On Thursday I conducted my first real actual Russian exam. I know, I know I said I did that a couple days ago, but that was actually just short little conversations. This was a proper exam. It took 6 freaking hours. Here’s how it went, and why I would never survive as a student in Russia.
The basic premise was this: Each student had a different literary text in English (about three pages), which she had to read and be ready to analyze. Of that text, she had to translate a short passage (about 140 words) into Russian. She also had a short article in Russian (on anything from the effectiveness of medicine to the decline of Russian culture), which she had to read and be prepared to summarize in English. And, she had to translate a short passage of that article into English. Each student ostensibly had an hour to prepare, which really meant as much time as she wanted, if she just said she wasn’t ready.
They came in threes, to space out when people would be ready to speak. As each cohort entered, they chose an exam ticket from the nine lying face-down on the front table, and were given the texts corresponding to the number on their ticket. They got a few sheets of scratch paper, the ubiquitous “dirty paper” that’s been printed on one side and is recycled for notes or for photocopying handouts. There wasn’t enough paper, and many of them ended up writing their translations between the lines of the forms on the used side of their scratch paper.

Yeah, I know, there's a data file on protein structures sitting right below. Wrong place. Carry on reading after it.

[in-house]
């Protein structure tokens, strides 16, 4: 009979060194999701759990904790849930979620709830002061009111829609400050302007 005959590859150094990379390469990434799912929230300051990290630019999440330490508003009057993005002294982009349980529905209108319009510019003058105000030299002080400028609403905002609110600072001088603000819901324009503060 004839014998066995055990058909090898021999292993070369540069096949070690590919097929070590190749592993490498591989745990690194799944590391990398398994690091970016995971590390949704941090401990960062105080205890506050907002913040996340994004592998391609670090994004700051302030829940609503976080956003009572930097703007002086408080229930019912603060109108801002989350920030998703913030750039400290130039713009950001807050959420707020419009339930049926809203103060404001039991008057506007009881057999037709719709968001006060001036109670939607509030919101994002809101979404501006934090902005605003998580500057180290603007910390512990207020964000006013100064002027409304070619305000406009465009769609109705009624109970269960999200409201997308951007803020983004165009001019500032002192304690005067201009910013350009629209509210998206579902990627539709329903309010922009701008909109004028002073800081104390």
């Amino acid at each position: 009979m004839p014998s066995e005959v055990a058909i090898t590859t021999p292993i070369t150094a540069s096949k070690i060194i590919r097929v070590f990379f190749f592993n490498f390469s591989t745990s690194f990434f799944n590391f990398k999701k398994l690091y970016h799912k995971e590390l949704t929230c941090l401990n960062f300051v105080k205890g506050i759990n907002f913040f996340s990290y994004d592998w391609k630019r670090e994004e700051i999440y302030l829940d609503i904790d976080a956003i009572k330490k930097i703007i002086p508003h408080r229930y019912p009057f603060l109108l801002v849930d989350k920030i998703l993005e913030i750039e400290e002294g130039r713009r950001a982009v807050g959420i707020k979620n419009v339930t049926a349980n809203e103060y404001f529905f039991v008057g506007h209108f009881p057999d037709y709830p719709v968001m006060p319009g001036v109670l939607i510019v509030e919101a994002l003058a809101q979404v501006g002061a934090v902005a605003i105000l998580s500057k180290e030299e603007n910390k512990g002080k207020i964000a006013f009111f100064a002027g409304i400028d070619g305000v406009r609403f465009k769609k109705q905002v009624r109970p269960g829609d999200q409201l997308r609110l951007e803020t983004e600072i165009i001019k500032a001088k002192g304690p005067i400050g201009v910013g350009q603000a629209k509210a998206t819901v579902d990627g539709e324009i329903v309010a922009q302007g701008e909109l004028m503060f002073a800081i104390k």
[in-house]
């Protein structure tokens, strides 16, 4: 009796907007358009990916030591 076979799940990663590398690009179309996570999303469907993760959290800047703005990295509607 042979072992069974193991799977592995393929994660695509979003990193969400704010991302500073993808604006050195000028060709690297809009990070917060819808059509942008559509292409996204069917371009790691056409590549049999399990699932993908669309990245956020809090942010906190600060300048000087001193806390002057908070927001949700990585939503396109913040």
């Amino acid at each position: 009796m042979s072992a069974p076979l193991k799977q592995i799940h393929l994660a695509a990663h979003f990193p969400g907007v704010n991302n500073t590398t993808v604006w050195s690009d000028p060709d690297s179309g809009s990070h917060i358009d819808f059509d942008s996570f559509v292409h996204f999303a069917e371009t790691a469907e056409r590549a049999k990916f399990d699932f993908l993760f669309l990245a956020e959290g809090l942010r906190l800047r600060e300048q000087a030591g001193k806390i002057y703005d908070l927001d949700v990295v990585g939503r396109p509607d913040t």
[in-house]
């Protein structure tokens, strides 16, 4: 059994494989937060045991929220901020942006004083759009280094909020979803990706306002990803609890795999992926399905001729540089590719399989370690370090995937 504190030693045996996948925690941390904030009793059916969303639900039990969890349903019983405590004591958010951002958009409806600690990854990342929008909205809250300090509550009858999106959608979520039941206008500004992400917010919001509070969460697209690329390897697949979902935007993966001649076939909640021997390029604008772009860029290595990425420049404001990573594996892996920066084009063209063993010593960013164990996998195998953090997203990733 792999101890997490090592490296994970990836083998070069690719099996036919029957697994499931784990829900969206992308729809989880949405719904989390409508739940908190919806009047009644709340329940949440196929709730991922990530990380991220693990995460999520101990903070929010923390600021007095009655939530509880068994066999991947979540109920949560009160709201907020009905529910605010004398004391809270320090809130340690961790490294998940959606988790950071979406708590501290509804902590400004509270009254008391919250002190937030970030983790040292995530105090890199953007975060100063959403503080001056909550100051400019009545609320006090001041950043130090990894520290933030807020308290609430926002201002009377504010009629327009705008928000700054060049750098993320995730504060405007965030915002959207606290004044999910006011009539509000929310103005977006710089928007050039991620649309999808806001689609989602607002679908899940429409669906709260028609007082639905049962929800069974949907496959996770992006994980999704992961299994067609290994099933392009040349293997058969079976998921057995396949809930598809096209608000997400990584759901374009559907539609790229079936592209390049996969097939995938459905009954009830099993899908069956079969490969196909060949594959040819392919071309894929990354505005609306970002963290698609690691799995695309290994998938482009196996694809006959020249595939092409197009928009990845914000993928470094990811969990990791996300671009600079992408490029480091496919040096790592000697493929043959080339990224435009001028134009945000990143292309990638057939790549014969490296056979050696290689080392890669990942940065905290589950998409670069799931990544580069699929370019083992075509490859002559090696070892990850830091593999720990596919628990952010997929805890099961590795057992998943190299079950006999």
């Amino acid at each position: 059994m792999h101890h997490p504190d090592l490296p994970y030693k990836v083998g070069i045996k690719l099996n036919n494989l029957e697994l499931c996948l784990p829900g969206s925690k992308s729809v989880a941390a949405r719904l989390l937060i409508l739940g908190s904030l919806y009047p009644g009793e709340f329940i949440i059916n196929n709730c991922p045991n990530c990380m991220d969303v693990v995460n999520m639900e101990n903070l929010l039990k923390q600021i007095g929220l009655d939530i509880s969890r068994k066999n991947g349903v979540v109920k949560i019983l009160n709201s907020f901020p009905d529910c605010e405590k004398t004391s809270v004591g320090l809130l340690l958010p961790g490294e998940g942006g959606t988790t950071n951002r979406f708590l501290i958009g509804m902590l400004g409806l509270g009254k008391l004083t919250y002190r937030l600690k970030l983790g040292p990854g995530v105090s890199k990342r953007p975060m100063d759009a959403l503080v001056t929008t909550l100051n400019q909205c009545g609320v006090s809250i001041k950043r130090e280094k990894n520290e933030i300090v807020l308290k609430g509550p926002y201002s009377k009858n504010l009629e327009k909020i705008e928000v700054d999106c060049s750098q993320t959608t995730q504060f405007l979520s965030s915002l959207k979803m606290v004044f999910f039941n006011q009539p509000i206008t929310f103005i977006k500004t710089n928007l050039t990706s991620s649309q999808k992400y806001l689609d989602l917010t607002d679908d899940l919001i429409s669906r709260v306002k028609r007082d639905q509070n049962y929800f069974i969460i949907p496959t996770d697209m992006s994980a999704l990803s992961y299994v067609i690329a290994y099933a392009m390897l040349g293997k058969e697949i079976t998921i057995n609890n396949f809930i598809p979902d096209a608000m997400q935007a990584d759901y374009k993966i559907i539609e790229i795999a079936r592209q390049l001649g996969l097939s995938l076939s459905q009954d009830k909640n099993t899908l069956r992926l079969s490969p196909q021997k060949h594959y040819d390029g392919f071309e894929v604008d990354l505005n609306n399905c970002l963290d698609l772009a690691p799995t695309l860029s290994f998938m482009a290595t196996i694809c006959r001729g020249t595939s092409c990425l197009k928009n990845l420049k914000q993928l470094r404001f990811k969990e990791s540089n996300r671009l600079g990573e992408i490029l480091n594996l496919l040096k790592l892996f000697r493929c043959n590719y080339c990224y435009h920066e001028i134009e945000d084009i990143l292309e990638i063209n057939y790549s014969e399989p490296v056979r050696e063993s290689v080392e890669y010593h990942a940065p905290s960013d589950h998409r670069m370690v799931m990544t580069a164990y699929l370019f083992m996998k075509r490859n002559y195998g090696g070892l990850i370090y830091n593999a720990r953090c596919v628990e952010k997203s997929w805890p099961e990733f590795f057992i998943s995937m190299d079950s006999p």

When the first students started to be ready to speak, they came up to the front of the room and sat before Elena and myself, and proceeded to present what they had prepared aloud, while the others continued to work in silence behind them. And this is really why I would never make it in a Russian university. I mean, obviously, they’re used to it, because they all did well (as usual!) and didn’t seem fazed at all by their peers talking while they worked.
Apart from that, though, I would be really intimidated by having to account for my work orally, with just a few minutes to defend all I’d learned all semester, really. Although, this format also allowed for Elena and me to ask questions, clarify, nudge them to the right answer we knew they knew, if they didn’t get it quite right the first time. That more organic kind of relationship to knowledge is something we miss out on in America, I think. We have much more room for ambiguity and inquiry in class, but once you turn in your multiple-choice test or your final essay, that’s it, no going back, no room for mistakes.
The final ingredient in this crazy dish of academic culture was that the room was huge and drafty and oh my gosh cold. If I had known I’d be there for six hours, I would have brought my scarf, but I’m not sure it would have helped. As it was, I was wearing a thermal undershirt and my heaviest sweater, and I still had purple fingernails by the end of it. Each of the students was there for only two or three hours, but it must have been hard to concentrate in such cold.
At the very end, the last girl to speak gave me a Christmas present before she left, an adorable little green plush dragon. I would say it warmed my heart, but it would be untrue to say that any part of me was warm by that point. In any case, it was very sweet